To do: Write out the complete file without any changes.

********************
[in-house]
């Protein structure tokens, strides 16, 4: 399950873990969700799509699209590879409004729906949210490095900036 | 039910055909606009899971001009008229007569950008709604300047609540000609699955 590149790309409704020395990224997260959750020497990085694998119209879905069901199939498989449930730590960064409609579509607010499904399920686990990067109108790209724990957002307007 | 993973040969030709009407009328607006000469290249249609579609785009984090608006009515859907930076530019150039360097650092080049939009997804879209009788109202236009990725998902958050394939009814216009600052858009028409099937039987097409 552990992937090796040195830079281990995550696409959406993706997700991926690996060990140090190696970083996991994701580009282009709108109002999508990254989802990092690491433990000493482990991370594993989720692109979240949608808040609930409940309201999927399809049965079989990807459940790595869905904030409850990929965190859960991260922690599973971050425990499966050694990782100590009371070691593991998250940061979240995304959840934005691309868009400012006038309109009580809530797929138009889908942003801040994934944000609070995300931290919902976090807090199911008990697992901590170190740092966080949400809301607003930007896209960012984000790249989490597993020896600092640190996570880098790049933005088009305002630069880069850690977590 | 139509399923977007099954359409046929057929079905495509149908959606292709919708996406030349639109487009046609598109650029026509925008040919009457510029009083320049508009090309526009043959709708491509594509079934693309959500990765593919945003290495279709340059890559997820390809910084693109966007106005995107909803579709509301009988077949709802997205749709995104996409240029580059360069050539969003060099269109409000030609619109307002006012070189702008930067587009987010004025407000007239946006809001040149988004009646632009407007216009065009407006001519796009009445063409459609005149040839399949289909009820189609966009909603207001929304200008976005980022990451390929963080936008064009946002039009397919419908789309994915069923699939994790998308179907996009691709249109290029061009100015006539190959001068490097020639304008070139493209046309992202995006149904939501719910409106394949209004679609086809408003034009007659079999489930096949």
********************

[in-house]
């Protein structure tokens, strides 16, 4: 399950873990969700799509699209590879409004729906949210490095900036 | 039910055909606009899971001009008229007569950008709604300047609540000609699955 590149790309409704020395990224997260959750020497990085694998119209879905069901199939498989449930730590960064409609579509607010499904399920686990990067109108790209724990957002307007 | 993973040969030709009407009328607006000469290249249609579609785009984090608006009515859907930076530019150039360097650092080049939009997804879209009788109202236009990725998902958050394939009814216009600052858009028409099937039987097409 552990992937090796040195830079281990995550696409959406993706997700991926690996060990140090190696970083996991994701580009282009709108109002999508990254989802990092690491433990000493482990991370594993989720692109979240949608808040609930409940309201999927399809049965079989990807459940790595869905904030409850990929965190859960991260922690599973971050425990499966050694990782100590009371070691593991998250940061979240995304959840934005691309868009400012006038309109009580809530797929138009889908942003801040994934944000609070995300931290919902976090807090199911008990697992901590170190740092966080949400809301607003930007896209960012984000790249989490597993020896600092640190996570880098790049933005088009305002630069880069850690977590 | 139509399923977007099954359409046929057929079905495509149908959606292709919708996406030349639109487009046609598109650029026509925008040919009457510029009083320049508009090309526009043959709708491509594509079934693309959500990765593919945003290495279709340059890559997820390809910084693109966007106005995107909803579709509301009988077949709802997205749709995104996409240029580059360069050539969003060099269109409000030609619109307002006012070189702008930067587009987010004025407000007239946006809001040149988004009646632009407007216009065009407006001519796009009445063409459609005149040839399949289909009820189609966009909603207001929304200008976005980022990451390929963080936008064009946002039009397919419908789309994915069923699939994790998308179907996009691709249109290029061009100015006539190959001068490097020639304008070139493209046309992202995006149904939501719910409106394949209004679609086809408003034009007659079999489930096949």